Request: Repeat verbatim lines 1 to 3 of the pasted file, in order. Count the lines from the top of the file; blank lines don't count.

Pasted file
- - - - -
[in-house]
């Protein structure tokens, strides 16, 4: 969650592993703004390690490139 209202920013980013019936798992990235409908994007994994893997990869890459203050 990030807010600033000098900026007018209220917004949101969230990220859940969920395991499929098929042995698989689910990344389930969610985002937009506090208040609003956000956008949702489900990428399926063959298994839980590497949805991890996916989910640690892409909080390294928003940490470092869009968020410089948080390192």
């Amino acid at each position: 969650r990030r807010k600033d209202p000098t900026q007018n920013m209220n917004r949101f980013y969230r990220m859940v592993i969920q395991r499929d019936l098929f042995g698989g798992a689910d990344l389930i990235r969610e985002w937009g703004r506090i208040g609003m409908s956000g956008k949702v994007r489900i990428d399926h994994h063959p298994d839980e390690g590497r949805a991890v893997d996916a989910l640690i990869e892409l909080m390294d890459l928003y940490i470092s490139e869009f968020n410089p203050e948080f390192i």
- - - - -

[in-house]
């Protein structure tokens, strides 16, 4: 969650592993703004390690490139 209202920013980013019936798992990235409908994007994994893997990869890459203050 990030807010600033000098900026007018209220917004949101969230990220859940969920395991499929098929042995698989689910990344389930969610985002937009506090208040609003956000956008949702489900990428399926063959298994839980590497949805991890996916989910640690892409909080390294928003940490470092869009968020410089948080390192």
């Amino acid at each position: 969650r990030r807010k600033d209202p000098t900026q007018n920013m209220n917004r949101f980013y969230r990220m859940v592993i969920q395991r499929d019936l098929f042995g698989g798992a689910d990344l389930i990235r969610e985002w937009g703004r506090i208040g609003m409908s956000g956008k949702v994007r489900i990428d399926h994994h063959p298994d839980e390690g590497r949805a991890v893997d996916a989910l640690i990869e892409l909080m390294d890459l928003y940490i470092s490139e869009f968020n410089p203050e948080f390192i």